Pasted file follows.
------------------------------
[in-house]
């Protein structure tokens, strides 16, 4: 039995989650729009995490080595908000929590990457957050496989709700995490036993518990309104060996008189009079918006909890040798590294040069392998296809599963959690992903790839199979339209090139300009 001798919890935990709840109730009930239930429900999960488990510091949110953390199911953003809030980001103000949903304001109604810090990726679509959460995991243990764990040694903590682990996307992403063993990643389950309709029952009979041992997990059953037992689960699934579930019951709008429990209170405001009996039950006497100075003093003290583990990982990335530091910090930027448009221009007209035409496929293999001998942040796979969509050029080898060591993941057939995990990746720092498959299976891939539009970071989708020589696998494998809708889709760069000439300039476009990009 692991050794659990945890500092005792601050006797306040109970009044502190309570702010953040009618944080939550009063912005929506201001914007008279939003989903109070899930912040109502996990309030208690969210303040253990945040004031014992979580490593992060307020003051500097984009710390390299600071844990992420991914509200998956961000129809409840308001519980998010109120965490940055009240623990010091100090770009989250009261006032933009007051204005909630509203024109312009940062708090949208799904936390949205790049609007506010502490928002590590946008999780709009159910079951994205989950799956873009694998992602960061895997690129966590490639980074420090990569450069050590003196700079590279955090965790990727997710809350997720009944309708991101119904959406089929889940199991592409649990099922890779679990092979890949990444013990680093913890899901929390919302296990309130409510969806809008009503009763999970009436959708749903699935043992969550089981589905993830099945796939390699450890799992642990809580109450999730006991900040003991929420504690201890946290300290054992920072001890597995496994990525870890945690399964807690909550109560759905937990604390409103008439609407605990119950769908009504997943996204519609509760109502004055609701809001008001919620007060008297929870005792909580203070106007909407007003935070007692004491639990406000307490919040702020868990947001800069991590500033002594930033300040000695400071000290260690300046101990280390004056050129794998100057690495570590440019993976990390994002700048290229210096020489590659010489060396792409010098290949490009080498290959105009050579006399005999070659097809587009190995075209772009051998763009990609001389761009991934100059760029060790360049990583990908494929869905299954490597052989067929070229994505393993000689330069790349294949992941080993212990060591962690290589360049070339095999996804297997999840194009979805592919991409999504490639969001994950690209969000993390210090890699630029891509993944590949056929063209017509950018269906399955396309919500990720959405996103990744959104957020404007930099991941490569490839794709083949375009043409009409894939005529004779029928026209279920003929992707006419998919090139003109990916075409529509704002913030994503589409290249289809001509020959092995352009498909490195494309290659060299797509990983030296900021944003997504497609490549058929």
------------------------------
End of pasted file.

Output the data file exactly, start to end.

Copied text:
[in-house]
């Protein structure tokens, strides 16, 4: 039995989650729009995490080595908000929590990457957050496989709700995490036993518990309104060996008189009079918006909890040798590294040069392998296809599963959690992903790839199979339209090139300009 001798919890935990709840109730009930239930429900999960488990510091949110953390199911953003809030980001103000949903304001109604810090990726679509959460995991243990764990040694903590682990996307992403063993990643389950309709029952009979041992997990059953037992689960699934579930019951709008429990209170405001009996039950006497100075003093003290583990990982990335530091910090930027448009221009007209035409496929293999001998942040796979969509050029080898060591993941057939995990990746720092498959299976891939539009970071989708020589696998494998809708889709760069000439300039476009990009 692991050794659990945890500092005792601050006797306040109970009044502190309570702010953040009618944080939550009063912005929506201001914007008279939003989903109070899930912040109502996990309030208690969210303040253990945040004031014992979580490593992060307020003051500097984009710390390299600071844990992420991914509200998956961000129809409840308001519980998010109120965490940055009240623990010091100090770009989250009261006032933009007051204005909630509203024109312009940062708090949208799904936390949205790049609007506010502490928002590590946008999780709009159910079951994205989950799956873009694998992602960061895997690129966590490639980074420090990569450069050590003196700079590279955090965790990727997710809350997720009944309708991101119904959406089929889940199991592409649990099922890779679990092979890949990444013990680093913890899901929390919302296990309130409510969806809008009503009763999970009436959708749903699935043992969550089981589905993830099945796939390699450890799992642990809580109450999730006991900040003991929420504690201890946290300290054992920072001890597995496994990525870890945690399964807690909550109560759905937990604390409103008439609407605990119950769908009504997943996204519609509760109502004055609701809001008001919620007060008297929870005792909580203070106007909407007003935070007692004491639990406000307490919040702020868990947001800069991590500033002594930033300040000695400071000290260690300046101990280390004056050129794998100057690495570590440019993976990390994002700048290229210096020489590659010489060396792409010098290949490009080498290959105009050579006399005999070659097809587009190995075209772009051998763009990609001389761009991934100059760029060790360049990583990908494929869905299954490597052989067929070229994505393993000689330069790349294949992941080993212990060591962690290589360049070339095999996804297997999840194009979805592919991409999504490639969001994950690209969000993390210090890699630029891509993944590949056929063209017509950018269906399955396309919500990720959405996103990744959104957020404007930099991941490569490839794709083949375009043409009409894939005529004779029928026209279920003929992707006419998919090139003109990916075409529509704002913030994503589409290249289809001509020959092995352009498909490195494309290659060299797509990983030296900021944003997504497609490549058929």